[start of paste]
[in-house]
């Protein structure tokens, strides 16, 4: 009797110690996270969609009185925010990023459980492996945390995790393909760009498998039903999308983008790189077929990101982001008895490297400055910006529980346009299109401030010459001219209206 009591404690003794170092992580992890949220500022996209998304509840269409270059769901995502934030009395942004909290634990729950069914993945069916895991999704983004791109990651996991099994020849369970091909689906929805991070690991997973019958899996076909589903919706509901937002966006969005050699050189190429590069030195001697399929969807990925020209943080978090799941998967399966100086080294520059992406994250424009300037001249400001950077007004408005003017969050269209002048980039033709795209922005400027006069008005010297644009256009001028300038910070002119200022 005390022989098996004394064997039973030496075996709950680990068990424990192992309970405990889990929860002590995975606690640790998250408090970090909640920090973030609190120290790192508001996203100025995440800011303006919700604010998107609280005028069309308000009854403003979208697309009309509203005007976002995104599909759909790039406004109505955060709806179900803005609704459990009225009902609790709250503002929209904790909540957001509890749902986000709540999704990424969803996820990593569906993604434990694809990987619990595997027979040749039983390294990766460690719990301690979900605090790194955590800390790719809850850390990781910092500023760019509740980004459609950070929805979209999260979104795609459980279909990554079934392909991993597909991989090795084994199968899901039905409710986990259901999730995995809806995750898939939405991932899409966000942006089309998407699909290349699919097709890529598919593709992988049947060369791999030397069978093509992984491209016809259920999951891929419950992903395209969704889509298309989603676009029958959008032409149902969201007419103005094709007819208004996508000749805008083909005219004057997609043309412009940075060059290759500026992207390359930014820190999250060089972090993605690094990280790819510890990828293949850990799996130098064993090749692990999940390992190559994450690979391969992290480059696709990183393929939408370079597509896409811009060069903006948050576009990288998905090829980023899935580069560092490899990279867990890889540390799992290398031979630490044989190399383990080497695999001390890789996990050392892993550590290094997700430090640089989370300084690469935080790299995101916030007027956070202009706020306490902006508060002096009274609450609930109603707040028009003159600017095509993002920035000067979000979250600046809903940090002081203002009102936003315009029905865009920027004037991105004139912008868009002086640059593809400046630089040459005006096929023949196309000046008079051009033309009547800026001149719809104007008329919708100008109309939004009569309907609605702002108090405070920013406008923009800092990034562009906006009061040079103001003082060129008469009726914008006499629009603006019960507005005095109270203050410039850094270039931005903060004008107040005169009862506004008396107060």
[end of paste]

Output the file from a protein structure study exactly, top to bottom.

[in-house]
């Protein structure tokens, strides 16, 4: 009797110690996270969609009185925010990023459980492996945390995790393909760009498998039903999308983008790189077929990101982001008895490297400055910006529980346009299109401030010459001219209206 009591404690003794170092992580992890949220500022996209998304509840269409270059769901995502934030009395942004909290634990729950069914993945069916895991999704983004791109990651996991099994020849369970091909689906929805991070690991997973019958899996076909589903919706509901937002966006969005050699050189190429590069030195001697399929969807990925020209943080978090799941998967399966100086080294520059992406994250424009300037001249400001950077007004408005003017969050269209002048980039033709795209922005400027006069008005010297644009256009001028300038910070002119200022 005390022989098996004394064997039973030496075996709950680990068990424990192992309970405990889990929860002590995975606690640790998250408090970090909640920090973030609190120290790192508001996203100025995440800011303006919700604010998107609280005028069309308000009854403003979208697309009309509203005007976002995104599909759909790039406004109505955060709806179900803005609704459990009225009902609790709250503002929209904790909540957001509890749902986000709540999704990424969803996820990593569906993604434990694809990987619990595997027979040749039983390294990766460690719990301690979900605090790194955590800390790719809850850390990781910092500023760019509740980004459609950070929805979209999260979104795609459980279909990554079934392909991993597909991989090795084994199968899901039905409710986990259901999730995995809806995750898939939405991932899409966000942006089309998407699909290349699919097709890529598919593709992988049947060369791999030397069978093509992984491209016809259920999951891929419950992903395209969704889509298309989603676009029958959008032409149902969201007419103005094709007819208004996508000749805008083909005219004057997609043309412009940075060059290759500026992207390359930014820190999250060089972090993605690094990280790819510890990828293949850990799996130098064993090749692990999940390992190559994450690979391969992290480059696709990183393929939408370079597509896409811009060069903006948050576009990288998905090829980023899935580069560092490899990279867990890889540390799992290398031979630490044989190399383990080497695999001390890789996990050392892993550590290094997700430090640089989370300084690469935080790299995101916030007027956070202009706020306490902006508060002096009274609450609930109603707040028009003159600017095509993002920035000067979000979250600046809903940090002081203002009102936003315009029905865009920027004037991105004139912008868009002086640059593809400046630089040459005006096929023949196309000046008079051009033309009547800026001149719809104007008329919708100008109309939004009569309907609605702002108090405070920013406008923009800092990034562009906006009061040079103001003082060129008469009726914008006499629009603006019960507005005095109270203050410039850094270039931005903060004008107040005169009862506004008396107060």